Prime Minister Lee Hsien Loong met China's top graft-buster Wang Qishan yesterday, and thanked him for his contributions to Sino-Singapore ties over the years.
"We are very honoured to be here just before the 19th Party Congress," Mr Lee said in his opening remarks, referring to a twice-a- decade meeting next month when the Chinese Communist Party (CCP) reshuffles its top leadership. The congress will start on Oct 18.
"We know it is a very busy time for you and for all your colleagues, and we are very appreciative that you are spending time to cultivate this bilateral relationship and take our cooperation another step forward."
Mr Wang, 69, heads the CCP's Central Commission for Discipline Inspection, or anti-corruption watchdog, and sits on its top decision-making body, the Politburo Standing Committee (PSC).
He said that since China embarked on a path of reform and opening up more than 30 years ago, its leadership has been following what Singapore does very closely.
Singapore, he noted, is one of the countries he has had the most contact with. When he was vice-premier, Mr Wang co-chaired the Joint Council for Bilateral Cooperation (JCBC) from 2008 to 2012 with his Singapore counterpart.
The JCBC, the top body steering bilateral ties between the two countries, is currently co-chaired by Singapore Deputy Prime Minister Teo Chee Hean and Chinese Vice-Premier Zhang Gaoli, who is also a PSC member.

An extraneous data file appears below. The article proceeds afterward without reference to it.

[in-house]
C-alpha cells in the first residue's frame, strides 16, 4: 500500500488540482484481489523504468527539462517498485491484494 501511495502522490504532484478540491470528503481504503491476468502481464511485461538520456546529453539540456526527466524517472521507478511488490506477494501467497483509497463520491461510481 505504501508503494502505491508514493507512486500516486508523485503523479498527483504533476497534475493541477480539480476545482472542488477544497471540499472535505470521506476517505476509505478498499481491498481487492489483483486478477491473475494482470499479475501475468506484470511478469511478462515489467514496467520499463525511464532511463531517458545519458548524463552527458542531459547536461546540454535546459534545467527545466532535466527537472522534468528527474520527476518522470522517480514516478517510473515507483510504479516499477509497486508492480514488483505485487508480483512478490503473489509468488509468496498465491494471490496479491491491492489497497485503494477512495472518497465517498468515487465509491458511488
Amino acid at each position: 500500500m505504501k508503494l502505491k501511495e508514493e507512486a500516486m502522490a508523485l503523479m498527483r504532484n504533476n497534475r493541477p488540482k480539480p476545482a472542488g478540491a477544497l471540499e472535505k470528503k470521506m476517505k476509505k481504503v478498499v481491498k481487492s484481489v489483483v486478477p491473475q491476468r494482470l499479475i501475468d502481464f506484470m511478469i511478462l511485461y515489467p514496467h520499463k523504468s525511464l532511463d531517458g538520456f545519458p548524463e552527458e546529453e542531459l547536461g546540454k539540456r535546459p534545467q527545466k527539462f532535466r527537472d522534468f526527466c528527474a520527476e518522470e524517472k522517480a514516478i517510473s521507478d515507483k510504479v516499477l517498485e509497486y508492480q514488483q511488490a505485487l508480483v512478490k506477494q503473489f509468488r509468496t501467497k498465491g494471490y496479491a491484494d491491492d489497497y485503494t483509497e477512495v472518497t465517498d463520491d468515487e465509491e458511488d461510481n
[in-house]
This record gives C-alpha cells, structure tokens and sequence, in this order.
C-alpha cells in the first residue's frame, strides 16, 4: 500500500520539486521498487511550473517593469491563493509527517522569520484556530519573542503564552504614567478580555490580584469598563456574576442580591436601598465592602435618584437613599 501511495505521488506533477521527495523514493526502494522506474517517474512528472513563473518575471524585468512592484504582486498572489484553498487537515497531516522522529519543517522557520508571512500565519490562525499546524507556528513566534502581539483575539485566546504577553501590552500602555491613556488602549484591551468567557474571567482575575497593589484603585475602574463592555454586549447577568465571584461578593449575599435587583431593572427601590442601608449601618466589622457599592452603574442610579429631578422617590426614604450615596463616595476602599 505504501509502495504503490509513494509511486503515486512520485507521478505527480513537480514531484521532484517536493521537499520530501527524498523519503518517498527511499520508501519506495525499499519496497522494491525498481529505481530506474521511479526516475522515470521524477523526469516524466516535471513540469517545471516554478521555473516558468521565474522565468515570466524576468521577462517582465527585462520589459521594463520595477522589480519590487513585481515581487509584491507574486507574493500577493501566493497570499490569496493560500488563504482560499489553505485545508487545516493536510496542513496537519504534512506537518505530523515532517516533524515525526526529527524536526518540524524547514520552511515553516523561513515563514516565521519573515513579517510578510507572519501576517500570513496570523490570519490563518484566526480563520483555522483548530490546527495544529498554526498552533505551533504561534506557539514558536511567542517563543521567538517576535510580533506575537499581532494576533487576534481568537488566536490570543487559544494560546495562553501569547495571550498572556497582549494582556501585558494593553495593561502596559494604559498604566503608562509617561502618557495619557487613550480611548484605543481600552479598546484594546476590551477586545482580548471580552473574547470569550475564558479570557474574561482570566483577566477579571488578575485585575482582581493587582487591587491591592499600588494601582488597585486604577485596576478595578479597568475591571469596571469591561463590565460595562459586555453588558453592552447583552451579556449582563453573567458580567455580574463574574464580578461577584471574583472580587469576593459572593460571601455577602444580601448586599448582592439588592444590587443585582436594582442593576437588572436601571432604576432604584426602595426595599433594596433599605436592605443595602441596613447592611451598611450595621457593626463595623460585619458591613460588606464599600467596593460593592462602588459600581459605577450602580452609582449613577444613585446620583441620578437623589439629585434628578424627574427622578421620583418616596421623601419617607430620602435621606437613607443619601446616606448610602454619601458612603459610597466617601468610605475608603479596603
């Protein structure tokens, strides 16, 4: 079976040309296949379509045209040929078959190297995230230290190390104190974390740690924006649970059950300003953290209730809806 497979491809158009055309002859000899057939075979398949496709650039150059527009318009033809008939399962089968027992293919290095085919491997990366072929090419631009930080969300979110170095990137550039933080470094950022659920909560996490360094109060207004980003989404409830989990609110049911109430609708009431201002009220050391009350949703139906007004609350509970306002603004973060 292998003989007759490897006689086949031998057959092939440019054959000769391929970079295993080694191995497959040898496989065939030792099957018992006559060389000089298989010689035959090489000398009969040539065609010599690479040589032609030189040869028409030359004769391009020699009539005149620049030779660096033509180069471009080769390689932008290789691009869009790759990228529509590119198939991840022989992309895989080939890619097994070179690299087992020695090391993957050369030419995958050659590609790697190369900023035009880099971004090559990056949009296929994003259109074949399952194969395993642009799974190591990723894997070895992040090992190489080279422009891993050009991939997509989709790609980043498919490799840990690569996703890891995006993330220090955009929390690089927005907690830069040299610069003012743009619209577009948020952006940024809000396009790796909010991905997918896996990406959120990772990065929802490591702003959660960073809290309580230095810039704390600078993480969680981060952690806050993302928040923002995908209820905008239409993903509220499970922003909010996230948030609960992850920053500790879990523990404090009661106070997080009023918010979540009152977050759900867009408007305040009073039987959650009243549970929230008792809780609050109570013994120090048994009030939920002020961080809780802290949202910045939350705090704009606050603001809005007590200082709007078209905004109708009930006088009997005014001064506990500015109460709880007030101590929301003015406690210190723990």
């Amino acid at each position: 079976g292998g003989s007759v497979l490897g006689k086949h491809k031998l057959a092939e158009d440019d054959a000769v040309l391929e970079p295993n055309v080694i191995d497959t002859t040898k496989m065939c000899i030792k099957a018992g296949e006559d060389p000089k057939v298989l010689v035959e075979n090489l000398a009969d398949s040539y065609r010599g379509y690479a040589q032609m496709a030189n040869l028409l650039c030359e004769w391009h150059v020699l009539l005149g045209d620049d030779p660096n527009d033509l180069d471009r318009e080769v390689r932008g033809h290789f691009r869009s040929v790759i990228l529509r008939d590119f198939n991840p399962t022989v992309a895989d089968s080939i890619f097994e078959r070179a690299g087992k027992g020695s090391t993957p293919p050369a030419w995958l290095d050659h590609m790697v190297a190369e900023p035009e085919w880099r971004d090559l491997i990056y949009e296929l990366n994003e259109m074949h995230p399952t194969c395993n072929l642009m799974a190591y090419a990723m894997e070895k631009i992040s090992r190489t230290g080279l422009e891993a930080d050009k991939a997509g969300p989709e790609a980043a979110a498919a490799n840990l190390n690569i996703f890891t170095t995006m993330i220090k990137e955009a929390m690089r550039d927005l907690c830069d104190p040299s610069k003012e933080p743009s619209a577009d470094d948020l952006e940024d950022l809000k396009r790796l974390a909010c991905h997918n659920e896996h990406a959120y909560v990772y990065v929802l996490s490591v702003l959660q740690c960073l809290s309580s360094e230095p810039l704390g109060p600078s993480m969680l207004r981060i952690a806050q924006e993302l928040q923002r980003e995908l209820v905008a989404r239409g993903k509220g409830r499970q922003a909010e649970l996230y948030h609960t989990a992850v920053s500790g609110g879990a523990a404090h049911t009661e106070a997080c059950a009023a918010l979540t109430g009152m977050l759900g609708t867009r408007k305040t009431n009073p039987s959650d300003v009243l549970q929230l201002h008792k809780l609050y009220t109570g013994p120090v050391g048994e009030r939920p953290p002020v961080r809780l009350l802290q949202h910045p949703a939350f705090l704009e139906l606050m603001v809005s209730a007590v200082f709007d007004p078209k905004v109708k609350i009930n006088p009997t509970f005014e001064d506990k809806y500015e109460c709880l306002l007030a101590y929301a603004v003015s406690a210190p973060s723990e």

In their meeting, Mr Lee thanked Mr Wang for his contributions to bilateral ties in his various capacities over the years, the Prime Minister's Office said. They also exchanged views on the experiences of Singapore and China in tackling corruption and learning from each other's best practices, it added.
Yesterday's meeting was notable as Mr Wang has kept out of the limelight and has seldom met foreign guests since becoming a key enforcer of President Xi Jinping's anti-corruption campaign in 2012.
Even as Mr Wang said he was "pleasantly surprised" by Mr Lee's request to meet him, it is in keeping with the top leaders' desire to build on bilateral ties forged by earlier leaders.
On tackling corruption, Chinese officials have visited Singapore's Corrupt Practices Investigation Bureau, including Politburo member Sun Chunlan in 2013. A crucial reform proposal launched in November that year made direct references to Singapore's model for preventing and fighting corruption.
In his remarks, Mr Wang also paid tribute to the late Mr Lee Kuan Yew, saying that he "had the privilege of having personal conversations with him on multiple occasions".
"He (was) such a visionary figure full of political wisdom," he said. "I gained a lot every time I talked with him... I am really greatly saddened by his passing. He was indeed a great man."